With access to over 7,000 3D printers in their distributed network, 3D Hubs has plenty of data with which to develop reports around the 3D printing industry, including which brands are being used in which countries and what materials users are processing to make 3D prints. Their most recent in-depth trend report for October, 2014, they’ve gone even further and have begun analyzing data surrounding crowd-funded 3D printers, outlining how crowdfunding platforms have or haven’t fueled the 3D printer market, and the results are quite interesting.
In analyzing 3D printing campaigns over the past four years, 3D Hubs has found that such campaigns have raised a total of over $20 million for 34,000 printers, with sales growing by 96.6% over the past three years and a predicted growth of 17% in revenue and 28% in the number of printers in 2014. The company also found that Kickstarter, over Indiegogo and Fundable, has been the platform responsible for 2/3 of the projects funded and that the top 5 most funded were Kickstarter campaigns accounting for close to 90% of the total funding. Additionally, the more a project was funded, the more delayed it was in delivering its rewards, aside from the B9 Creator and Rostock Max campaigns.
3D Hubs has been tracking reviews of every printer in their systems’ print quality, as well, finding that some crowdfunded machines, like the Form 1 (and the Form 1+), Printrbot, and Rostock Max, ranking in the top 15 machines. Still, and it may come as no surprise to the color-loving human species, that the Projet 660 and its antecedent Zcorp 3D printers were ranked as numbers 1 and 2 by 3D Hubs users. Surprisingly, the low-cost Afinia H-Series 3D printer was ranked just after them at number 3 with the MakerBot Replicator 2 coming in at the bottom of the top 15 list. It should be noted that each printer received a different number of reviews and that the H-Series only had 18 reviews, compared to the Projet 660’s 28 and the Rep 2’s 846. As the machines are used more regularly over a longer period of time, the distribution should be more accurately weighted.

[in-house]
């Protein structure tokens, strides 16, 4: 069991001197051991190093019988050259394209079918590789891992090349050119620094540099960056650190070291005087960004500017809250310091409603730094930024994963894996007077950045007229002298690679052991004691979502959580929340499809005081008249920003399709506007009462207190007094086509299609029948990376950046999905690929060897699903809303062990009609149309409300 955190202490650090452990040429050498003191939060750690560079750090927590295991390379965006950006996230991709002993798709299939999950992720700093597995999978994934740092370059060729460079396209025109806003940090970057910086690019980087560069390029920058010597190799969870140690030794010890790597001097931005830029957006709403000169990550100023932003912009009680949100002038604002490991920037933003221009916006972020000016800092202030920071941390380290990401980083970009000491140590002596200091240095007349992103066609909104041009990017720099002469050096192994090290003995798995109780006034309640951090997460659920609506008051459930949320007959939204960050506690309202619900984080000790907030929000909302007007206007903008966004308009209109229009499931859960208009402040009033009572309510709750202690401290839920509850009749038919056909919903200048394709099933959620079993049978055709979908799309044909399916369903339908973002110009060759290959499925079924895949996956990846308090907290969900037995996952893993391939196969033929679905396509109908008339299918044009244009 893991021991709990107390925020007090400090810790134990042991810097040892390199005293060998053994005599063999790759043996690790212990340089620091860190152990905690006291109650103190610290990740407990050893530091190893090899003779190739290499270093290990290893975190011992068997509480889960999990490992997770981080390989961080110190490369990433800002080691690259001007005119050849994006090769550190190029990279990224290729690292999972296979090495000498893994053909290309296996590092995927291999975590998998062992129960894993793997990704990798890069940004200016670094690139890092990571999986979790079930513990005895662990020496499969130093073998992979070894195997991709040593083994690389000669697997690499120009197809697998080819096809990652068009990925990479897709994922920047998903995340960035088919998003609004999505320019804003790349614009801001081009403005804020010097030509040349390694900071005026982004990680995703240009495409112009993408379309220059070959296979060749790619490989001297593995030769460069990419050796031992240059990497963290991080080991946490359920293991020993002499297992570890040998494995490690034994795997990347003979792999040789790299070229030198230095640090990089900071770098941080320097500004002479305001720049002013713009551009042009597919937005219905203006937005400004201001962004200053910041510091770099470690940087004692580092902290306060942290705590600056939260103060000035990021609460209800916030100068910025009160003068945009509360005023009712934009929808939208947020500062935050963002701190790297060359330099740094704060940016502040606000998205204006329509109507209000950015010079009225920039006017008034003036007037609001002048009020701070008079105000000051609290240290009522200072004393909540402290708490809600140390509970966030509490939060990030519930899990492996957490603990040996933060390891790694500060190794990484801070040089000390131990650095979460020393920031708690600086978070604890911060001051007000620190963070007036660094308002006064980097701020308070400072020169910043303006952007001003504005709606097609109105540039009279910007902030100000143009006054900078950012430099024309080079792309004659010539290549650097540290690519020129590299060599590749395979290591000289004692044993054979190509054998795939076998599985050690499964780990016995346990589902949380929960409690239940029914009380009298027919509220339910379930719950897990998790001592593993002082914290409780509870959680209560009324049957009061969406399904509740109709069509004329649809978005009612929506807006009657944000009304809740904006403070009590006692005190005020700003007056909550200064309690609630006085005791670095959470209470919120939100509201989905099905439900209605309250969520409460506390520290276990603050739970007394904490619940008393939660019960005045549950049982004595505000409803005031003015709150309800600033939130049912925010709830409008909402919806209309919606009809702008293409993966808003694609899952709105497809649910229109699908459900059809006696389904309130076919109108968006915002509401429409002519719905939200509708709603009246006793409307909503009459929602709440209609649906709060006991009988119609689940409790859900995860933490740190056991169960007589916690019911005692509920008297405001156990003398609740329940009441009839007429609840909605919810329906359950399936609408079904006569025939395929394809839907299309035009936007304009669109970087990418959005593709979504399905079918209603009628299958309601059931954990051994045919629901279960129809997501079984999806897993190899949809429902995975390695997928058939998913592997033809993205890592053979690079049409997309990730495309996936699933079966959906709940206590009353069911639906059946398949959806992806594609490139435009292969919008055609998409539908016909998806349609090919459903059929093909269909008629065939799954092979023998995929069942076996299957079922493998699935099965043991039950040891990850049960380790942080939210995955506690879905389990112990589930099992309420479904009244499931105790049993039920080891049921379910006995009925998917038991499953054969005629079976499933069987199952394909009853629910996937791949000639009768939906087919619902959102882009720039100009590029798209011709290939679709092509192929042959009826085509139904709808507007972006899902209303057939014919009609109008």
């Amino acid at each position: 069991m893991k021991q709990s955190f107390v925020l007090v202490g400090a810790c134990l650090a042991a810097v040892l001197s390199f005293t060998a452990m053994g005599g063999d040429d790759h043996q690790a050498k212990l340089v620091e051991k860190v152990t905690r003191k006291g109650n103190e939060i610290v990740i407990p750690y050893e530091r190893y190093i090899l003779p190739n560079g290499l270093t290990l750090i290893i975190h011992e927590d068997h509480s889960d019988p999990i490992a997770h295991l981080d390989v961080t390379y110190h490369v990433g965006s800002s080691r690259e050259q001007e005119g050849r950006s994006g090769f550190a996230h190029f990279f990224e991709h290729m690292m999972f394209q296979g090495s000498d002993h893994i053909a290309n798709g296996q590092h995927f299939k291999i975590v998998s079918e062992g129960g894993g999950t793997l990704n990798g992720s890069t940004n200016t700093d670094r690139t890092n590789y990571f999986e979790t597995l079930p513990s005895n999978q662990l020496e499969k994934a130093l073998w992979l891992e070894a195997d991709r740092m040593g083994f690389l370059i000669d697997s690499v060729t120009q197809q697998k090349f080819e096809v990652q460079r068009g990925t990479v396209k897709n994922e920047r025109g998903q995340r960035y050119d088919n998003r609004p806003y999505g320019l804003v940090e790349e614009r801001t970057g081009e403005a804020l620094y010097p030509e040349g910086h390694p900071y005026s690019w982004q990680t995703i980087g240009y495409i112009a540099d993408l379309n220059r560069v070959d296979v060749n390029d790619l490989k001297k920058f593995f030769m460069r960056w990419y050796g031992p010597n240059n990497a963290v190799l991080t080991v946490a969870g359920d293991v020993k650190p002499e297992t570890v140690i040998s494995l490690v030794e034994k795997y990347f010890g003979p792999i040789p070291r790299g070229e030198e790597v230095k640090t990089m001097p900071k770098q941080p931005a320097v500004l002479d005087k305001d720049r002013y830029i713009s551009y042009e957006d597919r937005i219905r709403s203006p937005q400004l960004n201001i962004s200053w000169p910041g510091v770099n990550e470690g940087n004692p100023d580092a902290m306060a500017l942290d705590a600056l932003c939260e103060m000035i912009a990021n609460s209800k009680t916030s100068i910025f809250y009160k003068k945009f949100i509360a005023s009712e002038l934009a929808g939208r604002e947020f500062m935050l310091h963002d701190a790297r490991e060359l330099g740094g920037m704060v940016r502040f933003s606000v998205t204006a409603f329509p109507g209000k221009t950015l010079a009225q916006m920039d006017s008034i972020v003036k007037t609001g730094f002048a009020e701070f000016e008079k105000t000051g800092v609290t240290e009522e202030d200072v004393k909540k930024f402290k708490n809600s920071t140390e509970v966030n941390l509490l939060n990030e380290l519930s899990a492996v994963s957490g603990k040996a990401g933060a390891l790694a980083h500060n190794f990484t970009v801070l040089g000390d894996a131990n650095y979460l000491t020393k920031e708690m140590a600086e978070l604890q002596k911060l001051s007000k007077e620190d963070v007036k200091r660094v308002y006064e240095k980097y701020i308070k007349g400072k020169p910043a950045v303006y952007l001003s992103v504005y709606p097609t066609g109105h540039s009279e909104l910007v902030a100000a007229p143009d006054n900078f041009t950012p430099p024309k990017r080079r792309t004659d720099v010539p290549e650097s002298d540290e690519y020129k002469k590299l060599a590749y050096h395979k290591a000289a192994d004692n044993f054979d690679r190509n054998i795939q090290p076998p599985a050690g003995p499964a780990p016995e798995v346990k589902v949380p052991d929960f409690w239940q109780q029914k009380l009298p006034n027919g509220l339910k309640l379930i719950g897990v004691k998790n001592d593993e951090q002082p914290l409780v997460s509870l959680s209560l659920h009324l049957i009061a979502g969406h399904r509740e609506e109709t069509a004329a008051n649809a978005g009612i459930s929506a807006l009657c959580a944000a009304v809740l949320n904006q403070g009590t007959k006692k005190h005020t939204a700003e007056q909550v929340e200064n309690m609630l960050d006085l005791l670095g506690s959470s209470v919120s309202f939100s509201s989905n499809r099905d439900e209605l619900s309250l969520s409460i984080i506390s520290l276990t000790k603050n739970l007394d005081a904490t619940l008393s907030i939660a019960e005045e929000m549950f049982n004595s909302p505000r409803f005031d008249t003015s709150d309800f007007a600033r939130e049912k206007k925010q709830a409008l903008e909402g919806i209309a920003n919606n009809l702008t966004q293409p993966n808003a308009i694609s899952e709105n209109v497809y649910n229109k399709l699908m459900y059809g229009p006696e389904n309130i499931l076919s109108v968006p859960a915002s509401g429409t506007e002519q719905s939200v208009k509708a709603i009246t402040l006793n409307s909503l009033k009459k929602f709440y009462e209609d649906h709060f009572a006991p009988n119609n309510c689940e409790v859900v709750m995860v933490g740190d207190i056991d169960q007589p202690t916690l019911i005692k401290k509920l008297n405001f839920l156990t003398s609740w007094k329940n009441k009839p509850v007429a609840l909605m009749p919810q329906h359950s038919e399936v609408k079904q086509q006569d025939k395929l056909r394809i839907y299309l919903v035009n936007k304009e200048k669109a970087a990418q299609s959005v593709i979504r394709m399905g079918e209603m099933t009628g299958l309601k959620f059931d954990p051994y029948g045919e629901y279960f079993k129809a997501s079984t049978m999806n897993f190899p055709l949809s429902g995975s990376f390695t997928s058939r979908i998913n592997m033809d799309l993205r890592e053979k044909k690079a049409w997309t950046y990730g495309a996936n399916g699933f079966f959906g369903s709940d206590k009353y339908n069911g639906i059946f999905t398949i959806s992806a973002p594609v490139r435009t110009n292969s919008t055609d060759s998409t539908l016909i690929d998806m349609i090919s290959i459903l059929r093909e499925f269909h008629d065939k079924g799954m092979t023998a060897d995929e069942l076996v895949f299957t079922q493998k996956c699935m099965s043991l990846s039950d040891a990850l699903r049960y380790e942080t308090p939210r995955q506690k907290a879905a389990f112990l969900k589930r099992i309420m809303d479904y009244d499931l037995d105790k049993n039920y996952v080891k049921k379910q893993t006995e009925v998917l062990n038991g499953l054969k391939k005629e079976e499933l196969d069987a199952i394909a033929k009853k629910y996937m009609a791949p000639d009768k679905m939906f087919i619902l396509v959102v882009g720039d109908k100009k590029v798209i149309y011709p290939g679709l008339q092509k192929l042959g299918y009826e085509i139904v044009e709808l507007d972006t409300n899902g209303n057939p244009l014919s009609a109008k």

As 3D Hubs continues to grow across the globe, they’ve established more and more hubs in various cities and, this month, New York City has overtaken Milan as the city with the most hubs, 119 versus Milan’s 118. And, as more machines are added to their list (now numbering 7500), they’re able to continue tracking which printers are being used where. MakerBot is still the most popular brand in the company’s distributed 3D printing network, contributing to Stratasys’ large presence among their users. The manufacturer is still being closely tailed by RepRap machines and Ultimaker in terms of popularity. MakerBot’s Replicator 2 and 2X continue to be the most popular in North America, while Ultimaker is still Europe’s favorite brand. A final interesting takeaway from the report is the fact that prototypes are the most printed category in the network, but have decreased from the last report, which 3D Hubs attributes to the fact that school is currently out for the summer so engineering students have put their machines away and are probably playing frisbee and going to the beach.
There’s a whole lot more than I’ve covered in the October 2014 Trend Report from 3D Hubs, so head over to their site and go through it. That is, unless you’re too busy playing frisbee and going to the beach.